This past weekend, my daughter and I attended an exhibit at the Smithsonian American Art Museum in Washington, D.C. that no gamer or pixel artist in the region will want to miss. The Art of Video Games exlores the 40 year evolution of video games as an artistic medium. Curated by Chris Melissinos, former chief evangelist and “chief gaming officer” for Sun Microsystems and founder of PastPixels, the exhibit features wall-size projected medlies of video games in action, big-screen, hands-on gameplay stations, quips and quotes from gaming greats of years past, and displays featuring many major game consoles ranging back to the Atari 2600, and corresponding selections of game titles that play on them.
The exhibit is located on the third floor of the museum and is spread across three large rooms, each with a different focus. The largest area of the exhibit is a dark space with a selection of games projected on the walls in front of controller stations where visitors can take turns playing. The playable displays include PAC-MAN, Super Mario Bros., MYST, The Secret of Monkey Island, and Flower.
The exhibit runs from March 16th to September 30th at the American Art Museum and, from there, it will go on a 10 city tour across the country. As a special feature for the opening weekend, the three-day GameFest gaming festival was being held during our visit. GameFest featured talks by industry veterans including Nolan Bushnell, various discussion panels, additional hands-on game stations, and even real-life, in-the-flesh “video” games in which visitors could participate. Some of the GameFest-ivities can be seen towards the end (in the outdoor courtyard) of the video I captured during my visit to the exhibit.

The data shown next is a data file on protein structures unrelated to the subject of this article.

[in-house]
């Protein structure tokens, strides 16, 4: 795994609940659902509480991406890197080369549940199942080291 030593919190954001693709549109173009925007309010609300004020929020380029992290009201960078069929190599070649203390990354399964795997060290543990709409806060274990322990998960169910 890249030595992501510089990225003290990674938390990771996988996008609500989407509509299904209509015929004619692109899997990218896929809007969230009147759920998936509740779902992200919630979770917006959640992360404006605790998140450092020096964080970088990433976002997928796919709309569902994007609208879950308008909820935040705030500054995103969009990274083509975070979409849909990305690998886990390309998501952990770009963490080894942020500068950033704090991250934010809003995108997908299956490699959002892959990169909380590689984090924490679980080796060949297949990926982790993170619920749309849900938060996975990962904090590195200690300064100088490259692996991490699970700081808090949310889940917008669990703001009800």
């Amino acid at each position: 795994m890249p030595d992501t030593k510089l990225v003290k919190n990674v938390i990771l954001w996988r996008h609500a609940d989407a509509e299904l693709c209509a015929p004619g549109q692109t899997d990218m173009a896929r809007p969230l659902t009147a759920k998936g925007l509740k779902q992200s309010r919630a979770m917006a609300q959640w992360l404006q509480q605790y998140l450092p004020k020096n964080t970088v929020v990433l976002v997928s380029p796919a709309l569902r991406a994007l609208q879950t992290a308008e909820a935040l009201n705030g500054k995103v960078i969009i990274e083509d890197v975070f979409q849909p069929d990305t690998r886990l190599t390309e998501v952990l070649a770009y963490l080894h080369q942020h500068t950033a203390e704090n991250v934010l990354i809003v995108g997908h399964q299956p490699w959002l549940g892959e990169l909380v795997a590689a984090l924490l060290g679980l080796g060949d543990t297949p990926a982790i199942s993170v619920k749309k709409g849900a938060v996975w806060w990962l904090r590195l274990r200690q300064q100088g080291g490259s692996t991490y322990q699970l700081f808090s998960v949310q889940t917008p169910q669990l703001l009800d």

I found The Art of Video Games to be surprisingly well done and a very immersive (and nostalgic) experience that is well worth having. (And it’s free!) My only real complaint is the glaring absence of the Amiga among the historical platform displays. Of course, not every system from which sprang an original game can be included, but in an exhibit focused on video game artistry, there needs to be an Amiga. (The Amiga’s “featured four”, in my reckoning, might be Defender of the Crown, Beneath a Steel Sky, Another World, and Lionheart.)
A companion book has been published to accompany the exhibit. The Art of Video Games: From Pac-Man to Mass Effect is written by curator Chris Melissinos and features a foreword by director of the Smithsonian American Art Museum Elizabeth Broun and an introduction by Mike Mika, head of development for Other Ocean Interactive and an advocate for the preservation of video game history. The book features over 100 composite images of video games and retails for $40 (though it can be had for much less at a certain, massive online bookstore).